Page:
As a follow up to my last post on handicap scooters I want to take the concept a little further by looking more specifically at electric mobility scooters and what you should expect from them should you be considering the purchase of one when you have not owned one before.

There are several things to think about but the most important from an operating point of view is the way they are powered. Electric mobility scooters are fitted with batteries that provide the power that enables them to move around and those batteries are rechargeable and therefore need to be kept in a healthy state of charge at all times.

Now, its easy to come in after a day out and park your electric mobility scooter in its usual place and be too tired to be bothered to plug it in so that it can recharge after the day’s use. This is a potential major problem, because if you forget to do this and then leave it, when you come to use it again, the chances are that it will leave you stranded somewhere being out of charge! Sure, it might get you all the way to the shops, but if it didn’t have a full charge to begin with, then its already depleted store f electricity will dwindle fast and call its ability to make your entire return journey into question.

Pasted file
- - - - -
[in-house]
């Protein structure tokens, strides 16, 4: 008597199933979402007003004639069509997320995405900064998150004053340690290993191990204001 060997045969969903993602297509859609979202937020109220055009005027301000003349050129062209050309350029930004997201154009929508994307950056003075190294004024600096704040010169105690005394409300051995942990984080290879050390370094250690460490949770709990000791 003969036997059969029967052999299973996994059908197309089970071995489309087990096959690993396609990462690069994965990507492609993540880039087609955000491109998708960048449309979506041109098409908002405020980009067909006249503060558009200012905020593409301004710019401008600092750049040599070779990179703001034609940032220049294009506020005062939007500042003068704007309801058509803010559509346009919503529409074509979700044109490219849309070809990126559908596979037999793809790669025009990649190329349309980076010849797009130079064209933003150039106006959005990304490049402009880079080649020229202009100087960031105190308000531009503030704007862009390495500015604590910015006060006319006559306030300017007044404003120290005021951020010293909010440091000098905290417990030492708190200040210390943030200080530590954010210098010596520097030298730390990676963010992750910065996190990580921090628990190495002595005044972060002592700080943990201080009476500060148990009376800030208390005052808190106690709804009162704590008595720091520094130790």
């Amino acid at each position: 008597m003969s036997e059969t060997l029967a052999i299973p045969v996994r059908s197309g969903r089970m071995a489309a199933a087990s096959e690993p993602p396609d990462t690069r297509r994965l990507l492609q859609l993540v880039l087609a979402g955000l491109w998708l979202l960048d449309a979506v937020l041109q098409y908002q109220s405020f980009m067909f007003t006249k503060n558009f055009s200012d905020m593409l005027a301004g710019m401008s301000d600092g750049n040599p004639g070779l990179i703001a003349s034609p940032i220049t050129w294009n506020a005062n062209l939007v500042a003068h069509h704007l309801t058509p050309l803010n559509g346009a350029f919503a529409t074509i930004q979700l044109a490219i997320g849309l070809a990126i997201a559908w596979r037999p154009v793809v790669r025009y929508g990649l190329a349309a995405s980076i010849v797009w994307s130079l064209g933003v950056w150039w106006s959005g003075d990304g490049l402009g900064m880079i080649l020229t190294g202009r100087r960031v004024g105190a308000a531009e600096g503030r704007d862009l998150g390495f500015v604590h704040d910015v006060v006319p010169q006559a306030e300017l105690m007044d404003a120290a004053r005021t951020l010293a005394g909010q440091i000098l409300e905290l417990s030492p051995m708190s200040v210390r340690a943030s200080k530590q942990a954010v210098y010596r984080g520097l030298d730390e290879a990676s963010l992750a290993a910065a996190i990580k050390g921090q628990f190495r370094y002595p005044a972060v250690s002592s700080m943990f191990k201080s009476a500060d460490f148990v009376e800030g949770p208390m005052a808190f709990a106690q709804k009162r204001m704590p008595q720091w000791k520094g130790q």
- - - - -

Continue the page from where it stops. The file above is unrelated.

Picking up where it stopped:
This is a bad enough situation for an able bodied person, but for a physically disabled person, it can be a nightmare. Electric mobility scooters are great when they are running under their own steam, but when you have to ask someone to push you, they soon take on a whole new weight problem. They are heavy beasts, thanks largely to the size of the battery they have on board and not easy to push along especially up an incline.

So here is a timely word of warning with regards to using handicap scooters and that’s to always, always, always plug them in after use to recharge, so they’ll be as good as new next time you want to take a trip on them. There’s nothing worse than finding you have a flat battery when you need to use your electric scooter and you don’t have the time to recharge it!